AT LEAST TWO CANDIDATES HAVE BEEN DISQUALIFIED SINCE 2008 BY NH SECRETARY OF STATE
by Sharon Rondeau
(Nov. 25, 2011) — An attorney from the New Hampshire Attorney General’s office representing the New Hampshire Ballot Law Commission stated on November 18, 2011 that the Commission’s only duty was to ascertain that a presidential candidate has “filled out the form and paid $1,000.” The Commission’s ruling was that since Obama had done so, his name will remain on the New Hampshire ballot for the 2012 primary.
New Hampshire has historically held the first presidential primary in the nation, which is scheduled for January 10, 2012.
However, Secretary of State William Gardner or his designee have removed at least two candidates from previous New Hampshire ballots for ineligibility in the recent past: Abdul K. Hassan, Esq., and Sal Mohamed, a chemical engineer from Iowa.
New Hampshire Rep. Harry Accornero had alluded to the removal of Mohamed following the hearing of the Ballot Law Commission on the 18th and charged that body’s members as traitors to the U.S. Constitution. He stated that Obama is “a fraud.” Video of the hearing and its aftermath is here and here.
At the hearing, Atty. Orly Taitz presented evidence that Obama is using a social security number not assigned to him and claimed that the long-form birth certificate image presented to the public on April 27, 2011 is a forgery. Many analysts in various fields and others have agreed.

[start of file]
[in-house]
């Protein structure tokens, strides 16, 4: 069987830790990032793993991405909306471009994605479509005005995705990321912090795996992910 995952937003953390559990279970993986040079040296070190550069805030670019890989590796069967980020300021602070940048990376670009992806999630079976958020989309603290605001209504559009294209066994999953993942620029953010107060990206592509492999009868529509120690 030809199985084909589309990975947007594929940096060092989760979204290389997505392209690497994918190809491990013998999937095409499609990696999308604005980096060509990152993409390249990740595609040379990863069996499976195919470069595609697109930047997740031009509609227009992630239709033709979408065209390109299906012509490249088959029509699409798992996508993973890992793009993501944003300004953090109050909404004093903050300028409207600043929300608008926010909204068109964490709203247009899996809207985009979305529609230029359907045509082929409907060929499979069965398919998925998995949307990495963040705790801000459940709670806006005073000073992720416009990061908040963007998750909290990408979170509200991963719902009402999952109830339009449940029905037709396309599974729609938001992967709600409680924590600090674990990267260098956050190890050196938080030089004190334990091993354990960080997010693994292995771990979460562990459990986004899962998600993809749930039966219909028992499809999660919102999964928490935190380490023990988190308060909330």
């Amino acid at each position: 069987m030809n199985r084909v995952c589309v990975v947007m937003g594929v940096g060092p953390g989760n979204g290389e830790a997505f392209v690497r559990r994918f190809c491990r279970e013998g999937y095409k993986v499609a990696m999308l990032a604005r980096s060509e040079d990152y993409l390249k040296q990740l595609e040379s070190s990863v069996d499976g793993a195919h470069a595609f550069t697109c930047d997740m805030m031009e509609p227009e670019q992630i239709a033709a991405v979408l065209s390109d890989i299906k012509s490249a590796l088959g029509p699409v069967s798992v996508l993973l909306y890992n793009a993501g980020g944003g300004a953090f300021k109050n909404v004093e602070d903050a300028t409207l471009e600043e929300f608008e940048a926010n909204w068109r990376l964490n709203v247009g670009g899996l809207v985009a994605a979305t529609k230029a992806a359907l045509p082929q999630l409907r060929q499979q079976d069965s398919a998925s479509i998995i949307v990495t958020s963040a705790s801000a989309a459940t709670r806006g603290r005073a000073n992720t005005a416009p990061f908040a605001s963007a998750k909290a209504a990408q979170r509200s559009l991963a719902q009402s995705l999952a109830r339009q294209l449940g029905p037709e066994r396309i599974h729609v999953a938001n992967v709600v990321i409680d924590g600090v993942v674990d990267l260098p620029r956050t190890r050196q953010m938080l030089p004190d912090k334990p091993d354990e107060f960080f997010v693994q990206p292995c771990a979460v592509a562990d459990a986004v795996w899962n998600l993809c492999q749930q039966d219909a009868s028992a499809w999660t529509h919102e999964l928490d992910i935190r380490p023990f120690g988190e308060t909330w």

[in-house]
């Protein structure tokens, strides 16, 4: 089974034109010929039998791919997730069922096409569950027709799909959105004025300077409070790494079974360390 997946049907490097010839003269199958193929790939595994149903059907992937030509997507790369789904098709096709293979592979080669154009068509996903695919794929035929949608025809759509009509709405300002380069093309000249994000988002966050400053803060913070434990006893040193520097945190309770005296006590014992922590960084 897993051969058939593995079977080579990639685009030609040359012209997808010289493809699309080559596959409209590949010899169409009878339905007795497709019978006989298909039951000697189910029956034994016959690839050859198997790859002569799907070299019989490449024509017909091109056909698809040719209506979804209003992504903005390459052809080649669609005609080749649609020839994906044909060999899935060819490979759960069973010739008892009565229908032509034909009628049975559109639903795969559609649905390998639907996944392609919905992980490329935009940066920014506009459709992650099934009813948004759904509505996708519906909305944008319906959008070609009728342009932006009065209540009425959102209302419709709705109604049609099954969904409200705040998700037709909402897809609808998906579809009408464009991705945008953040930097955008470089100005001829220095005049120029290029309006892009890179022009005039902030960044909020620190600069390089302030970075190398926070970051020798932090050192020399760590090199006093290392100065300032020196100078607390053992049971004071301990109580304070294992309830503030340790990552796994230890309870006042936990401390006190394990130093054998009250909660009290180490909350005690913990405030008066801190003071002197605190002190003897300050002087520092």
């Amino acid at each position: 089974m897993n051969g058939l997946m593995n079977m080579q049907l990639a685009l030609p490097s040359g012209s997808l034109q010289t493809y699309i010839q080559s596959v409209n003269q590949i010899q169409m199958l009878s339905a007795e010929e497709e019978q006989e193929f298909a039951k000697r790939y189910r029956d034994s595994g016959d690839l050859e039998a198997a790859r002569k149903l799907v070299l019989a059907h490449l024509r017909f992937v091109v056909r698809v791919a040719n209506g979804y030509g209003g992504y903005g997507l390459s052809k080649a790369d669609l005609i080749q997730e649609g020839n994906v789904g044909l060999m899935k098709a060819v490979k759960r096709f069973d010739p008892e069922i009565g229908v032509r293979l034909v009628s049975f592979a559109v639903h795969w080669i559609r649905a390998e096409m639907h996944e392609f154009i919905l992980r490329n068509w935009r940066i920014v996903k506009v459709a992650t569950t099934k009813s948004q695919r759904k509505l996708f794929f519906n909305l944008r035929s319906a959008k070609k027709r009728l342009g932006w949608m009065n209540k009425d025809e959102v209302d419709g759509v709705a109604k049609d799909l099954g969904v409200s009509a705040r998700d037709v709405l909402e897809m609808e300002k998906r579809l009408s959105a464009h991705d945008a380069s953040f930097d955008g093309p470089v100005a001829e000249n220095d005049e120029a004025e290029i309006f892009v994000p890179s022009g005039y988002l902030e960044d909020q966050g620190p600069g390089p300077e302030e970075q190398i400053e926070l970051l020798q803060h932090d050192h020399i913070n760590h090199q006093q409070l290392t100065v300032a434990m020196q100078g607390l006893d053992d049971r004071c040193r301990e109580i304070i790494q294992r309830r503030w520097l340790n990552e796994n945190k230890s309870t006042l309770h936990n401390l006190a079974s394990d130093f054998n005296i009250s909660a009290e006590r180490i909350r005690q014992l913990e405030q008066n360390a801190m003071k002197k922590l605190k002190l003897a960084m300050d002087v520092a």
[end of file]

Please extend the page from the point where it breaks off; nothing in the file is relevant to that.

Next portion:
Some are saying that the Ballot Law Commission hearing was “illegal.” An email response from Rep. Timothy Horigan cited the presumed primary date as January 8, 2012, when it is actually January 10. The video questions whether or not Horigan still holds a position as a state representative.
New Hampshire Attorney General Michael Delaney has now asked the State Police to investigate “how members of the House conducted themselves” at the Ballot Law Commission hearing. No investigation of Obama’s alleged crimes has been launched to anyone’s knowledge.
To date, Accornero is the only member of the New Hampshire General Court to have called Obama out in the commission of treason. House Majority Leader DJ Bettencourt accused Orly Taitz of unbecoming conduct and stated that her claims were “ridiculous.” Bettencourt also admitted to attempting to influence other House members to “disassociate” themselves from Taitz. Does Bettencourt believe that his House compatriots are incapable of considering Taitz’s evidence for themselves?
Hassan’s letter states, in part (pp. 1-2):